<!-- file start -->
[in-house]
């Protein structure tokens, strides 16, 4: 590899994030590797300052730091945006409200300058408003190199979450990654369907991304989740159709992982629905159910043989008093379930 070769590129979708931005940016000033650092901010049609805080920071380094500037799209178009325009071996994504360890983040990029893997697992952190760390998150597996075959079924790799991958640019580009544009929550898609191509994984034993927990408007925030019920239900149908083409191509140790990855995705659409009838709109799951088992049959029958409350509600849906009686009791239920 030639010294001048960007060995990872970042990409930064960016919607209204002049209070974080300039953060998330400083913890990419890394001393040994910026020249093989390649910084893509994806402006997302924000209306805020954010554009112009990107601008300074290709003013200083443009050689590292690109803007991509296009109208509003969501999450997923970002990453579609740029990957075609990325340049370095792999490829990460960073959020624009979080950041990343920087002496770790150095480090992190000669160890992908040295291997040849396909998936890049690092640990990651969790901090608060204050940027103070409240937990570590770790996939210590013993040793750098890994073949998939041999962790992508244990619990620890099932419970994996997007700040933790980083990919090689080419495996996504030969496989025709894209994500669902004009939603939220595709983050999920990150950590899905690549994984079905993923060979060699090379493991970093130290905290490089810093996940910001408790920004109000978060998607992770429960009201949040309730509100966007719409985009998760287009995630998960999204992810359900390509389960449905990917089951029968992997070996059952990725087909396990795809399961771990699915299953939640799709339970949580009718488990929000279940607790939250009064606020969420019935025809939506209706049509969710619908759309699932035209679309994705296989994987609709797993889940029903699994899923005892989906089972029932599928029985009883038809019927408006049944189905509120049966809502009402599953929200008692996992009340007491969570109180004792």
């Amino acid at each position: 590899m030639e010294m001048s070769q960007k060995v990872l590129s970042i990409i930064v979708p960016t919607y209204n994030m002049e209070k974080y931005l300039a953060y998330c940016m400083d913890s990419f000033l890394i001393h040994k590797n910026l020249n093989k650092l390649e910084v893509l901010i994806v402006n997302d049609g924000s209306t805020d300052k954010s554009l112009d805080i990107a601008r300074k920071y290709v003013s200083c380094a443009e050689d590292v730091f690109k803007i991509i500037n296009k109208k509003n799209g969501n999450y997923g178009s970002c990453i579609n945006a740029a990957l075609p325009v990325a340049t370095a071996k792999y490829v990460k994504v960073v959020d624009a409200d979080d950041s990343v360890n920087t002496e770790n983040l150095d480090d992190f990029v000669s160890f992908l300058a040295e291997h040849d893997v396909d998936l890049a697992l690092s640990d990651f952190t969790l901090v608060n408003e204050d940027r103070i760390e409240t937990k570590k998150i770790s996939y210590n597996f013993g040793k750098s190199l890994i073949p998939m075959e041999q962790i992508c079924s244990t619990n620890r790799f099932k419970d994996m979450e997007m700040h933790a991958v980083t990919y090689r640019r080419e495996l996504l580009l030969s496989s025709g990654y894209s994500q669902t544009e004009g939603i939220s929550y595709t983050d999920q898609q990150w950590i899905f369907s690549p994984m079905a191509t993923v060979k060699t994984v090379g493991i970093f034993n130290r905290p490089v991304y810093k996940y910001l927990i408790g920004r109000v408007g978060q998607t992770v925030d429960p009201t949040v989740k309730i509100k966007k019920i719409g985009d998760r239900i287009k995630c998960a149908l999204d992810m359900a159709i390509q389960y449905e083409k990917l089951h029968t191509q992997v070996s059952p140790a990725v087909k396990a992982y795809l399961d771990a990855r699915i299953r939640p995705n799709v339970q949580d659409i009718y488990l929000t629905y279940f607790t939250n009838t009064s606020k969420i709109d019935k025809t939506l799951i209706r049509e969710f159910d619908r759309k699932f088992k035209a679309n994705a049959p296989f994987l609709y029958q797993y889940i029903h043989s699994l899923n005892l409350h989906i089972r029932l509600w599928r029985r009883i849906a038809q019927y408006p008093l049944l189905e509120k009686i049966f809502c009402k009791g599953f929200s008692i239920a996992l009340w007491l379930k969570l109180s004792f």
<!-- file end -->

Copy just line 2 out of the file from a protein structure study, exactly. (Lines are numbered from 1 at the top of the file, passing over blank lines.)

């Protein structure tokens, strides 16, 4: 590899994030590797300052730091945006409200300058408003190199979450990654369907991304989740159709992982629905159910043989008093379930 070769590129979708931005940016000033650092901010049609805080920071380094500037799209178009325009071996994504360890983040990029893997697992952190760390998150597996075959079924790799991958640019580009544009929550898609191509994984034993927990408007925030019920239900149908083409191509140790990855995705659409009838709109799951088992049959029958409350509600849906009686009791239920 030639010294001048960007060995990872970042990409930064960016919607209204002049209070974080300039953060998330400083913890990419890394001393040994910026020249093989390649910084893509994806402006997302924000209306805020954010554009112009990107601008300074290709003013200083443009050689590292690109803007991509296009109208509003969501999450997923970002990453579609740029990957075609990325340049370095792999490829990460960073959020624009979080950041990343920087002496770790150095480090992190000669160890992908040295291997040849396909998936890049690092640990990651969790901090608060204050940027103070409240937990570590770790996939210590013993040793750098890994073949998939041999962790992508244990619990620890099932419970994996997007700040933790980083990919090689080419495996996504030969496989025709894209994500669902004009939603939220595709983050999920990150950590899905690549994984079905993923060979060699090379493991970093130290905290490089810093996940910001408790920004109000978060998607992770429960009201949040309730509100966007719409985009998760287009995630998960999204992810359900390509389960449905990917089951029968992997070996059952990725087909396990795809399961771990699915299953939640799709339970949580009718488990929000279940607790939250009064606020969420019935025809939506209706049509969710619908759309699932035209679309994705296989994987609709797993889940029903699994899923005892989906089972029932599928029985009883038809019927408006049944189905509120049966809502009402599953929200008692996992009340007491969570109180004792």